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from the unphilosophical use, by Mr. Greeufield, of our a and o, for alef and ain ; but surely this must seem simplicity itself, compared with an attempt to represent (distinctly ?) as three breathings, alef, he, and ain, by the same h, preceded for the first and second by the smooth and rough mark of the Greeks, and for the third, a minute n above the line; combined with similar devices of Gesenius, to distinguish the shewà both pure and mixed, we boldly challenge any uninitiated lover of the Muses to pronounce, e.g. the titles of the conjugations, (pp. 41, 42,) which we have been content in quoting to leave room for, by the tolerably adequate device of what we call apostrophe, to represent our unaccented a, e, o, or the French e sourd. In conclusion, we do this great work, in little compass, the best service of inviting, as it does, the calm deliberate attention of comparative philologersnay, of all classical as well as Hebrew scholars, who will all find here much valuable matter, full of suggestive, even if not always of confessedly conclusive, wisdom; and will thank the learned author for tbus following so stoutly, yet not blindly or implicitly, our mighty masters, Grimm and Bopp, and all their following of Indo-German critics, and explorers in the vast primeval forest of comparative philology.
We consider Mr. Charles Ingham Black's Messias and Anti-Messias,' (Masters,) a very remarkable and ingenious work. Its object is to develop in the several dispensations the anti-christian idea, or principle always working against and confronting the personal Messiah, and subsequently fighting against His Church, as a visible and personal Body. The anti-christian principle, a single but multiform spirit, Mr. Black detects in heathen philosophy and religion, in the great heresies, and in certain modern intellectual systems. There is too much learning and originality in this small volume to make it popular, but few works of the day exbibit a higher cast of thought and a more discriminating course of reading. Without accepting all its positions, we recommend this volume as far in advance of the sciolism and shallowness of our common theological literature.
We are not familiar with the name of the Rev. Thomas Wilson, M.A. of C.C.C.Cambridge, author of 'Spiritual Catholicity,' Travels in Syria, Palestine,'&c. It appears, however, that this gentleman is still an English clergyman, and has undertaken, in connexion with the Rev. J. A. Giles, D.C.L., to publish ‘an edition of the Hebrew Scriptures, with the object of diverging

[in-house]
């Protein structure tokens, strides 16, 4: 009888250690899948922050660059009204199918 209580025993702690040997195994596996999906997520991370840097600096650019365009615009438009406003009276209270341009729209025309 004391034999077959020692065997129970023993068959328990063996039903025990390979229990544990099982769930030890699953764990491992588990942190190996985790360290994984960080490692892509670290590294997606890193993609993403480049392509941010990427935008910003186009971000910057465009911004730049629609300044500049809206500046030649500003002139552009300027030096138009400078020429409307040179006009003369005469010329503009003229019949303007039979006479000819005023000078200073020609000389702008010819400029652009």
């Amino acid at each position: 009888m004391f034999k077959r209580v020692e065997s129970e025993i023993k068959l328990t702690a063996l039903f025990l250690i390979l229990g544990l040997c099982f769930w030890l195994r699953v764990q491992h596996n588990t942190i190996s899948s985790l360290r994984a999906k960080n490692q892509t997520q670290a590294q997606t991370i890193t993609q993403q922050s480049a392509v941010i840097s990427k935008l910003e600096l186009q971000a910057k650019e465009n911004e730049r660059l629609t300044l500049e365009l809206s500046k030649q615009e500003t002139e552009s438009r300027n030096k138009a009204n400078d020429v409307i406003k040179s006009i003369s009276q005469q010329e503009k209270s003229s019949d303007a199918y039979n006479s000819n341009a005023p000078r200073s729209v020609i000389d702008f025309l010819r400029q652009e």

considerably from the point of view occupied by ecclesiastical authority in 'this country,' that is, as it is afterwards expressed, of abandoning the dilapidated citadel of “ Bibliolatry."' ' In deference, however, to episcopal • notice, Dr. Giles, as a clergyman on active duty, has become convinced of • the propriety of withdrawing from the joint editorship’ of Mr. T. Wilson's undertaking : though his deference to his diocesan, whoever the Bishop may be, has not deterred Dr. Giles from supporting the collective work by his critical and historical erudition, nor from publishing at Mr. Chapman's, a work which we have not seen, Hebrew Records ;' concerning the age, authorship, and authenticity of the Books of the Old Testament, and advertising a similar publication on the Christian Records.' Part I. of Mr. Wilson's undertaking, · The Holy Bible, &c. with Notes, Critical, Practical, and Devotional,' (John Chapman,) is before us. It would be most fair to Mr. Wilson to give in his own words ' a brief abstract of such reli
'gious and theological principles as form the groundwork of his commen'tary :
1.- Supernatural claims for the Bible are denied, not only from a belief that • its Writings are all within the scope of the Human Spirit and Understand
ing, but also in pursuance of a principle which ignores “supernaturalism" " altogether as being destitute of rational or religious congruity with the
Will and Way of the Creator as revealed in His Works... ... Let it not • be thought that a reverential Commentary upon the Hebrew Scriptures
must needs involve an acceptance of Mythology for History, Poetry for · Prose, or Fiction for Fact. The world has had enough of a mental
prostration that tends little to the honour of God or Man.. The Bible • abounds in words and thoughts which, if imposed as of divine authority, "cannot but derogate deplorably from the “reasonable service” which in
these latter days it is man's highest privilege to offer to his Maker. Yet ! may Biblical “wars of the Lord " be no less worthy of annotation or • analysis than the classic themes which have so often occupied Church (scholarship on cantos of a Trojan Iliad or choruses of a Greek Drama.' p. iv.
II. Miracles.—“Miracles," as meaning exceptional phenomena, worked by the agency of invisible Powers, to impress the imagination or arrest ! the attention of Man, are not denied. All that is denied is the religious obligation to believe them on reported testimony'-Ibid.
IX. Atonement and Imputation. These transcendental doctrines, like those of fatalism and predestination, can be explained as involving recon• dite truths in reference to the Infinite, but nevertheless may be fallacious and perilous when mooted in connexion with the Finite. It is indisputable, for example (to borrow a physical illustration), that everything on our earth gravitates towards the Sun, yet for a man to regulate his movements according to solar rather than terrestrial attraction would ensure his destruction. From the beginning of the Pentateuch to the end of the Apocalypse there is a divine voice warning and saving all who will • listen—"If thou doest well, shalt thou not be accepted ? and if thou doest not " well, sin lieth at thy door." “Let no man deceive you,” says the Apostle; « " whatsoever a man soweth, that also shall he reap!”—P. vi.